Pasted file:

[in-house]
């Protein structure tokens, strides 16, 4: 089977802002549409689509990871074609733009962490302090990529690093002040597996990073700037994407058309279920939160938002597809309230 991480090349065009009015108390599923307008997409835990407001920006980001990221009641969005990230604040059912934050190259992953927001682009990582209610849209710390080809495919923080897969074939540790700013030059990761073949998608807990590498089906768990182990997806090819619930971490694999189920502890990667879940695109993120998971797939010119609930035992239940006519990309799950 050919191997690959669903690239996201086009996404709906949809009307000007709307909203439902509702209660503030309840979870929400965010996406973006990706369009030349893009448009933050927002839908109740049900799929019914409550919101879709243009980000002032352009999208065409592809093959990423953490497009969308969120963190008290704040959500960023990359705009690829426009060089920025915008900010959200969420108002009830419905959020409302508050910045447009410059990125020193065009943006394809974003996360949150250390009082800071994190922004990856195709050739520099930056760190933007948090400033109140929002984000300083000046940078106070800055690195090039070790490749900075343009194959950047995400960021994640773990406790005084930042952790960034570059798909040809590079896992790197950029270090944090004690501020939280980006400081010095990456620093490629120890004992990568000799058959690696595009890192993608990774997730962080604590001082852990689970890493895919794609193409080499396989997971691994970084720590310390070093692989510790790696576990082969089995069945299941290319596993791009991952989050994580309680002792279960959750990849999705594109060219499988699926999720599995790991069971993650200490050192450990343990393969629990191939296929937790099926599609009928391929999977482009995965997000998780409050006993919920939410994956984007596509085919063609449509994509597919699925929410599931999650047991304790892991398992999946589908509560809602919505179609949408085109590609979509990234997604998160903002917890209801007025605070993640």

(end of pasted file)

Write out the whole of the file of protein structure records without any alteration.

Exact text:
[in-house]
């Protein structure tokens, strides 16, 4: 089977802002549409689509990871074609733009962490302090990529690093002040597996990073700037994407058309279920939160938002597809309230 991480090349065009009015108390599923307008997409835990407001920006980001990221009641969005990230604040059912934050190259992953927001682009990582209610849209710390080809495919923080897969074939540790700013030059990761073949998608807990590498089906768990182990997806090819619930971490694999189920502890990667879940695109993120998971797939010119609930035992239940006519990309799950 050919191997690959669903690239996201086009996404709906949809009307000007709307909203439902509702209660503030309840979870929400965010996406973006990706369009030349893009448009933050927002839908109740049900799929019914409550919101879709243009980000002032352009999208065409592809093959990423953490497009969308969120963190008290704040959500960023990359705009690829426009060089920025915008900010959200969420108002009830419905959020409302508050910045447009410059990125020193065009943006394809974003996360949150250390009082800071994190922004990856195709050739520099930056760190933007948090400033109140929002984000300083000046940078106070800055690195090039070790490749900075343009194959950047995400960021994640773990406790005084930042952790960034570059798909040809590079896992790197950029270090944090004690501020939280980006400081010095990456620093490629120890004992990568000799058959690696595009890192993608990774997730962080604590001082852990689970890493895919794609193409080499396989997971691994970084720590310390070093692989510790790696576990082969089995069945299941290319596993791009991952989050994580309680002792279960959750990849999705594109060219499988699926999720599995790991069971993650200490050192450990343990393969629990191939296929937790099926599609009928391929999977482009995965997000998780409050006993919920939410994956984007596509085919063609449509994509597919699925929410599931999650047991304790892991398992999946589908509560809602919505179609949408085109590609979509990234997604998160903002917890209801007025605070993640």